Monday, October 10, 2011
The CEB: Is it the New NRSV? (1)
About a year ago I received a complimentary copy of the CEB (Common English Bible) New Testament with a letter asking me to read it and comment. Even the letter itself made it clear that I was not going to like this Bible, and the Preface made it even more obvious. I never wrote to them expressing my displeasure. But what has this to do with the NRSV?
The whole Bible of the RSV appeared in 1952 (the New Testament had been published in 1946). Almost immediately it became the preferred translation of the academic community, as well as the increasingly liberal mainline churches. I remember that the church I grew up in (liberal Presbyterian) had RSV pew Bible in the late 1950s. In 1970, the RSV was republished with a revised New Testament. In 1989, the New RSV (NRSV) was published, this time with gender-neutral language and with a definite move toward a more functional (read dynamic) equivalence approach to translation. The old RSV had been pretty stodgy, even retaining “thee” and such in the Psalms. Each of these editions of the RSV was published in annotated editions for the academic market. The Oxford Annotated RSV seemed to have cornered the market as the go-to Bible for university Bible and religion courses. After the appearance of the NRSV, the Oxford Annotated was updated, and no doubt is still the preferred translation and edition on many college campuses. But in 1994, the Harper-Collins Study Bible appeared as a challenger to the Oxford Annotated. The H-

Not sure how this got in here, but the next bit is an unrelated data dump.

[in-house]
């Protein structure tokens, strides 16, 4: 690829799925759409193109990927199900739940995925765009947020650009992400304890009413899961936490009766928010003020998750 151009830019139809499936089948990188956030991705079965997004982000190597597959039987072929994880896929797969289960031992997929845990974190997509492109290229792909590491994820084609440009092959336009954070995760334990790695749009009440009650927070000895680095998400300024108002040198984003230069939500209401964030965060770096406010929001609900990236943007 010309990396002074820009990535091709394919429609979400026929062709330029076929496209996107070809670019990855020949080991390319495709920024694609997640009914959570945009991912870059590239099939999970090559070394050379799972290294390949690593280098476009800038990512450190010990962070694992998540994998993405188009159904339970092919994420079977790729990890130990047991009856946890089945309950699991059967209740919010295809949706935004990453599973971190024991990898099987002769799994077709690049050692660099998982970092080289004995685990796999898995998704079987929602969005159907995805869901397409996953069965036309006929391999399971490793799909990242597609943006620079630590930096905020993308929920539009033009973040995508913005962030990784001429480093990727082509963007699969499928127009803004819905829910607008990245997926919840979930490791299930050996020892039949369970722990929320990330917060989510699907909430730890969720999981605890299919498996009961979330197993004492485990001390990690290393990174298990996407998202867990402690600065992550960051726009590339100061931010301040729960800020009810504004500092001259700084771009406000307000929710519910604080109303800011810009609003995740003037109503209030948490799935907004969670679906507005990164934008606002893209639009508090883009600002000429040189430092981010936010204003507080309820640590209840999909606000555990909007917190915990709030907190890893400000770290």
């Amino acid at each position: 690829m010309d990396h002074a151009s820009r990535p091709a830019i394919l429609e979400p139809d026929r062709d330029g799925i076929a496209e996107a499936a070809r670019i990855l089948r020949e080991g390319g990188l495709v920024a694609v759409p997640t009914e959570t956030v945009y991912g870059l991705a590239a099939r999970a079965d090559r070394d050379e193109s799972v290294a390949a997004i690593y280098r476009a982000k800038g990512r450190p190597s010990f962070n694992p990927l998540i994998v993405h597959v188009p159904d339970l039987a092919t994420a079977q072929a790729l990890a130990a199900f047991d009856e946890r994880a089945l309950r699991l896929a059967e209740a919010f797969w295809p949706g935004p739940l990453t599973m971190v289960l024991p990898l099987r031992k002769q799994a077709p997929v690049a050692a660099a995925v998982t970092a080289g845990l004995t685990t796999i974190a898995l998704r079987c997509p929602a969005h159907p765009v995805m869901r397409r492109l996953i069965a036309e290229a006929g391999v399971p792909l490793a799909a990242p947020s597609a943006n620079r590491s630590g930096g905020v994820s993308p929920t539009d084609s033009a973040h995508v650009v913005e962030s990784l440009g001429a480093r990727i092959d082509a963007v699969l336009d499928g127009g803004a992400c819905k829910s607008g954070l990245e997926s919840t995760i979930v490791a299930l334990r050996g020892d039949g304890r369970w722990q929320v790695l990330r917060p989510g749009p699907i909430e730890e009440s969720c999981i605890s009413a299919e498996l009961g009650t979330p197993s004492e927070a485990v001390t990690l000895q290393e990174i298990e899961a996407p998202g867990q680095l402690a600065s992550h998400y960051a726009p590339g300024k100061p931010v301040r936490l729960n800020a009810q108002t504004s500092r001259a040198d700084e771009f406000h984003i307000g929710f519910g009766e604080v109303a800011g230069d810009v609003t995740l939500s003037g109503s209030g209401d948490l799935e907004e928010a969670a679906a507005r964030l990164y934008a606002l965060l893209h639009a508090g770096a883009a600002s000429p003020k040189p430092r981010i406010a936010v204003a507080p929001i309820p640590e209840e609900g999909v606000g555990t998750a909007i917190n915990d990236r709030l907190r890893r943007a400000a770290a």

CSB had the advantage over
the OA in that the Society of Biblical Literature ( SBL)
had explicitly identified itself with the H- CSB,
and all the annotations were done by members of the Society. The HarperCollins
(whether it is Harper-Collins, Harper Collins, or HarperCollins is not exactly
clear to me, because I have seen all three in print) Study Bible: Student
Edition made this quite evident, with the statement at the bottom of the cover:
A New Annotated Edition by the Society of Biblical Literature.
Now the copyright to the RSV and the NRSV is held by the Division of Christian Education of the National Council of Churches. And there appears to be no direct connection between the publishers of the Common English Bible and the Division of Christian Education of the
However, the NRSV is now more than twenty years old. In the world of modern
Bible translations, that is ancient. Even with regard to the RSV, it is the
longest that it has gone without a significant update (1952, 1970, and 1989).
Furthermore, the CEB seems to have the implicit support of the SBL.
The list of editors and translators (see www.commonenglishbible.com) reads
like a veritable Who’s Who of the Society of Biblical Literature. In addition,
the CEB has its own panel discussion at the annual meeting of the SBL
in (slated for
Sunday, November 20 from ).
The panel is a stacked deck. The presenters of “Why We Need a New Bible
Translation” are all members of the CEB editorial committee. All those
presenting “Responses to the Need for a New Bible Translation” are also members
of the CEB editorial committee. Apparently, they don’t want any naysayers in
the bunch. San Francisco
Continued in the next post.